Backslide

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Ate you really wanting to drink the same beer 50x time in a row? That's what I noticed when I purchased my setup. Kegs will last you longer than you're expecting them too. Make sure you have room for bottles, cause you won't stop buying em.
 

Blue Dragon

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Another thing I forgot to mention .. find out who refills CO2 tanks in your area. Call them up and see if they have a reusable tank program. Usually they will have painted steel 5# CO2 tanks (most common and easy to swap out) or aluminum ones. Get 2 5# tanks so you have a backup, and then just take the empty down and swap it out like you would a propane tank at a grocery store. That way when your chillin with friend or family you can always pour beers.  :thumbs:
 

B.HOBS

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You know where Im at if you want some company/help/selfish moocher around!!
 

Blue Dragon

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emoshun said:
Per your faucet comment I was trying to stay away from the plated units, and stick with the all stainless ones like their new 630SS.
 
Looks like my link didn't pan out like it was supposed to, and Perlick's online website is SHIT!... This is the faucet I was referring to: http://www.homebrewstuff.com/perlick-perl-545pc-flow-control-faucet.html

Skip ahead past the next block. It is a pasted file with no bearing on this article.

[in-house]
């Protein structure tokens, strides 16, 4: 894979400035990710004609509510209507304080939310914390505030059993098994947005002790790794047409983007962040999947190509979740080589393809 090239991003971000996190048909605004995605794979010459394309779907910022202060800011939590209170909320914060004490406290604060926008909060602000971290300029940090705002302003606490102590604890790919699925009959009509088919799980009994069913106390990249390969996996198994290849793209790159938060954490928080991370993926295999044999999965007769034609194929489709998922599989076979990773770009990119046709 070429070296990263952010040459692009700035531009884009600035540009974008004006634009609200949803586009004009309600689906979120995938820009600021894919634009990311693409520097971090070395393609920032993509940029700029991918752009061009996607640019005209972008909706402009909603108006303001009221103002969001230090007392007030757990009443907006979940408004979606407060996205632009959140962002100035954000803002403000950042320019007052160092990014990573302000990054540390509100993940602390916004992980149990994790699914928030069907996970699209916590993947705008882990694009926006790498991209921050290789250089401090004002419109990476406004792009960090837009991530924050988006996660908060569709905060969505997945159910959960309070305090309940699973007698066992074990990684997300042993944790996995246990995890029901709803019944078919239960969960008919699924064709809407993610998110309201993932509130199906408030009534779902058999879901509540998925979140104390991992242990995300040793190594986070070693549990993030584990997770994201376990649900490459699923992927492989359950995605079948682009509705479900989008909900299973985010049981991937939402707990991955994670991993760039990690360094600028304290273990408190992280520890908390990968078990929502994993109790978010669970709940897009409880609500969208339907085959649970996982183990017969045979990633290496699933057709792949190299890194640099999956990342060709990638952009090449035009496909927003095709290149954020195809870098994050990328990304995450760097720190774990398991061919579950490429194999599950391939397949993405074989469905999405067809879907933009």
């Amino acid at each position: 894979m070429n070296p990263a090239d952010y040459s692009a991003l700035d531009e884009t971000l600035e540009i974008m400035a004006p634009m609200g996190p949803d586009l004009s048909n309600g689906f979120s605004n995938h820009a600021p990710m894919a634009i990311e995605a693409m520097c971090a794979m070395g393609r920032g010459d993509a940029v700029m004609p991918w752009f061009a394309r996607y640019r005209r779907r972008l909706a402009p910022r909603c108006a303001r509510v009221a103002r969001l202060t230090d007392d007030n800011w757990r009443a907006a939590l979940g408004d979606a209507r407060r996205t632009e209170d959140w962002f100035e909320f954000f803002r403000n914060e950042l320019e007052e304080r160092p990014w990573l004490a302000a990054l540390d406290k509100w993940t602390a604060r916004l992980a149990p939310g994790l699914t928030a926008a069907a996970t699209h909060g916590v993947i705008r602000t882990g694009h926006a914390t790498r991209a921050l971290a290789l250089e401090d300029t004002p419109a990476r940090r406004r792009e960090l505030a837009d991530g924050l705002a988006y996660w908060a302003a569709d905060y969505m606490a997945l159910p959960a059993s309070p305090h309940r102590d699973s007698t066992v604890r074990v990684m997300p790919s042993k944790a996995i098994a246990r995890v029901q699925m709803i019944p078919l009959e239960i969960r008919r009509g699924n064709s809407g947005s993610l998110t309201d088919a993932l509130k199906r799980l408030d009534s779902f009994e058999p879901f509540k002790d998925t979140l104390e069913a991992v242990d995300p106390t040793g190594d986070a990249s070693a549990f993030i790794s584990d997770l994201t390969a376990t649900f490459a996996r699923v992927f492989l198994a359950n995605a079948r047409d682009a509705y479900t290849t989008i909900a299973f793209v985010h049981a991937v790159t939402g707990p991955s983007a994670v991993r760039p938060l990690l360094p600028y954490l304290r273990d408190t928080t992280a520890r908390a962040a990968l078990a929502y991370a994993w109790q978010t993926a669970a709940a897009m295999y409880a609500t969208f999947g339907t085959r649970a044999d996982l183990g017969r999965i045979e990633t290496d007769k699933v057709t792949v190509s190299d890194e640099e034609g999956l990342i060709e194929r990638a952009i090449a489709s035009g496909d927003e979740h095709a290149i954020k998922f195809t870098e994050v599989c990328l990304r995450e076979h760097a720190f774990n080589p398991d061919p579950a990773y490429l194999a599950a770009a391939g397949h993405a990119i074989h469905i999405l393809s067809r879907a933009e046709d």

So that is to my buddy's home brew supply shop. He lives just a couple miles down the road, and his store front is in the building next to Kilted Dragon Brewing. He has deals all the time, and usually you can get shipping for like a flat $8 from his Amazon store... When you get ready to pull the trigger, let me know and I can probably get a competitive quote that will beat whatever you are looking at. 
 
But I see what you're talking about; the PC stands for Plated Chrome vs SS for Stainless Steel. So I did find the 545SS in Austrailia .. WTF? They are manufactured in the US, so why not here first? ... 
 
I just called HBS and found out some interesting information. Apparently, the 525SS and 575SS are having leaking issues. Apparently the internals were not also converted over to SS and are still PC. So last he heard, Perlick was holding off on releasing the 630SS to fix the inards, and that issue has now been resolved. I found this info on a side by side comparison on the 525SS and the 630SS designed to replace the 525SS. The improvements look solid. 
 
Linky
 
Perlick may be waiting to release a new version of the 545SS, and that may be why I am having such a tough time finding any info on Perlick's website. I'll let you know what I hear from Perlick (through HBS .. they order way more product than I, so they'll have more pull to get an answer at the source). 
 
 

emoshun said:
This being established having 2 quarter kegs makes much more sense both from a supply angle and a cost perspective.
 
Thoughts?
 
Not a lot of breweries sell 1/4bbl kegs, at least not in our area. I'm guessing you aren't going to see much if any of a price break between a 1/4bbl and a 1/6bbl. However, you typically will see about a 30% price difference between a 1/2bbl and a 1/6bbl by the pint. Your fridge cutouts look like they will hold 1/4bbl and 1/6bbl, so what ever floats your boat. 
 
Honestly, in looking at the picture again, I would go for 1/6bbls and see if 4 will fit in there. If you've got a local brewery who is self-distributing, you may be able to borrow 4 empty 1/6bbls (with a check deposit) and do a dry run test. That way you can plan out if you need 4 tap handles. ... Also FWIW, plastic PKA 1/6bbs are wider than SS 1/6bbl kegs, and corney kegs (ball lock) are the skinniest and push lock are the fattest. ... If you ever have friends bring over homebrew. Just planning.  :thumbs: